SAN lun vs Local disk

SAN lun vs Local disk

Post by Shah » Thu, 22 Aug 2002 19:05:42



I'm trying to figure out which kind of disk a certain file system is mounted on.

lets look at, say, /data/db1.
reading mnttab I can see that /data/db1 is mounted on: /dev/dsk/c3t0d5s2
/dev/dsk/c3t0d5s2  /SAN_NOVRTS/rdb5402  ufs rw,... ,dev=3c40052       1029325712

so, I can see it's a ufs and the device.

How can I tell if this is a local disk or a SAN lun?????

Thanks ahead

 
 
 

SAN lun vs Local disk

Post by Darren Dunha » Fri, 23 Aug 2002 01:42:07



> I'm trying to figure out which kind of disk a certain file system is mounted on.
> lets look at, say, /data/db1.
> reading mnttab I can see that /data/db1 is mounted on: /dev/dsk/c3t0d5s2
> /dev/dsk/c3t0d5s2  /SAN_NOVRTS/rdb5402  ufs rw,... ,dev=3c40052       1029325712

> so, I can see it's a ufs and the device.
> How can I tell if this is a local disk or a SAN lun?????

I can think of a few ways, none of them terribly pretty.  The system
generally makes it so you don't care about the difference, so this sort
of thing isn't usually necessary.

1) Use iostat -En and look at the label on the disk.  Often, scsi
   attached and SAN attached disks will be different.  If you have a Sun
   array though, this might not be true.

2) Figure out what your SAN HBAs are.  You might have to get some
   information from prtconf, or from /etc/path_to_inst, or you might
   just keep a table.  The drive files point to the full hardware path.

# ls -l /dev/rdsk/c4t45d74s2
lrwxrwxrwx   1 root     other         51 Jul 17 13:18 /dev/rdsk/c4t45d74s2 ->

I know that there's a JNI card in that spot, so this is a SAN disk.

or I can parse..

c4t45d74        Soft Errors: 0 Hard Errors: 0 Transport Errors: 0
Vendor: EMC      Product: SYMMETRIX        Revision: 5567 Serial No:
502755193200
Size: 48.27GB <48270213120 bytes>
Media Error: 0 Device Not Ready: 0 No Device: 0 Recoverable: 0
Illegal Request: 0 Predictive Failure Analysis: 0

and guess the same thing...

--

Unix System Administrator                    Taos - The SysAdmin Company
Got some Dr Pepper?                           San Francisco, CA bay area
         < This line left intentionally blank to confuse you. >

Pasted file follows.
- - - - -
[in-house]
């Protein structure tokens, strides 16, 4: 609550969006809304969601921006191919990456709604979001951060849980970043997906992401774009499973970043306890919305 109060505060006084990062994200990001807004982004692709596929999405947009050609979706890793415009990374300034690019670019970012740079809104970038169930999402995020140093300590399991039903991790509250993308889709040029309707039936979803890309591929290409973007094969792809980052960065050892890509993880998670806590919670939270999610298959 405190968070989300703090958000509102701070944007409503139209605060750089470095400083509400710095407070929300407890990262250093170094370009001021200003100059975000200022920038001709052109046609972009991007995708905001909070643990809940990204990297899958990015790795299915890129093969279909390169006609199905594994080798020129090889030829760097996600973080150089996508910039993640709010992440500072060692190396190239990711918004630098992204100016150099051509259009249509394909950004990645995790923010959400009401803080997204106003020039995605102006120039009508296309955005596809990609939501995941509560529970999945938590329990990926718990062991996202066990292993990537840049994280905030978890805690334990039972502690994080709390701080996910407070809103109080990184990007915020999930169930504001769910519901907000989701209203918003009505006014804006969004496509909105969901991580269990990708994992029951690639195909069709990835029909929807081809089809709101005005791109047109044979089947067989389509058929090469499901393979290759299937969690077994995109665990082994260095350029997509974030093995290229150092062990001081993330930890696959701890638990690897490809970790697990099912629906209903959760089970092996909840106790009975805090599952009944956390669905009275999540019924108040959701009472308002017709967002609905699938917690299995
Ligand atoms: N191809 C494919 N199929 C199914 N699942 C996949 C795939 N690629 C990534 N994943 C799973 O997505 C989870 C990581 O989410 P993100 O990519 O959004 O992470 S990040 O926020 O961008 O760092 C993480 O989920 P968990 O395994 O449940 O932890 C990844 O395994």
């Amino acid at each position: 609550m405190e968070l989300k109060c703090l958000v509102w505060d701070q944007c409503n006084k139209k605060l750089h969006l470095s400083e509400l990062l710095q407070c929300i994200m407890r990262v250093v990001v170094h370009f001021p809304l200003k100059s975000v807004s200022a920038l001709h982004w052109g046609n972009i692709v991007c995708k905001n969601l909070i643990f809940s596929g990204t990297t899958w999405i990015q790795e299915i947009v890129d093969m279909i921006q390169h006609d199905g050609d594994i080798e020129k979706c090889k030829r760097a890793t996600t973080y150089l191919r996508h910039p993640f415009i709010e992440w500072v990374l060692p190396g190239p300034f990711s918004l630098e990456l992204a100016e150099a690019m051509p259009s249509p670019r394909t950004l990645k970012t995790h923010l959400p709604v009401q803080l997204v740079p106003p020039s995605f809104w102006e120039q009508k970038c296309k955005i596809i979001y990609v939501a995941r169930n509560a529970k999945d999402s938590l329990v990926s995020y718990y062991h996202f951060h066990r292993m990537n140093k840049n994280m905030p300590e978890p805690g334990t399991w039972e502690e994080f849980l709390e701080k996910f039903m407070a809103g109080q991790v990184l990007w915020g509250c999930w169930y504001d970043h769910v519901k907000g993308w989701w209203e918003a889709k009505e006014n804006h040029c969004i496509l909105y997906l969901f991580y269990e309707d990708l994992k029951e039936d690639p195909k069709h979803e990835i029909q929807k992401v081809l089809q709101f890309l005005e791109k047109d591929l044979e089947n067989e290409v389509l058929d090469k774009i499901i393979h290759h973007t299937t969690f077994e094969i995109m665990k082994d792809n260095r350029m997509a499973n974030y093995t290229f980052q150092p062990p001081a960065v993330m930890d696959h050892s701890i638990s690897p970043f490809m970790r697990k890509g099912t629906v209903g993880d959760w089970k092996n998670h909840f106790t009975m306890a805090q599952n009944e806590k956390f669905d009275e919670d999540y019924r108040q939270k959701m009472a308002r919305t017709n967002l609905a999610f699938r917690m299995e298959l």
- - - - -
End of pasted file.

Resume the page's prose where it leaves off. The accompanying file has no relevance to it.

SAN lun vs Local disk

Post by Shah » Fri, 23 Aug 2002 21:55:57




> > I'm trying to figure out which kind of disk a certain file system is mounted on.

> > lets look at, say, /data/db1.
> > reading mnttab I can see that /data/db1 is mounted on: /dev/dsk/c3t0d5s2
> > /dev/dsk/c3t0d5s2  /SAN_NOVRTS/rdb5402  ufs rw,... ,dev=3c40052       1029325712

> > so, I can see it's a ufs and the device.

> > How can I tell if this is a local disk or a SAN lun?????

> I can think of a few ways, none of them terribly pretty.  The system
> generally makes it so you don't care about the difference, so this sort
> of thing isn't usually necessary.

> 1) Use iostat -En and look at the label on the disk.  Often, scsi
>    attached and SAN attached disks will be different.  If you have a Sun
>    array though, this might not be true.

> 2) Figure out what your SAN HBAs are.  You might have to get some
>    information from prtconf, or from /etc/path_to_inst, or you might
>    just keep a table.  The drive files point to the full hardware path.

> # ls -l /dev/rdsk/c4t45d74s2
> lrwxrwxrwx   1 root     other         51 Jul 17 13:18 /dev/rdsk/c4t45d74s2 ->

> I know that there's a JNI card in that spot, so this is a SAN disk.

> or I can parse..

> c4t45d74        Soft Errors: 0 Hard Errors: 0 Transport Errors: 0
> Vendor: EMC      Product: SYMMETRIX        Revision: 5567 Serial No:
> 502755193200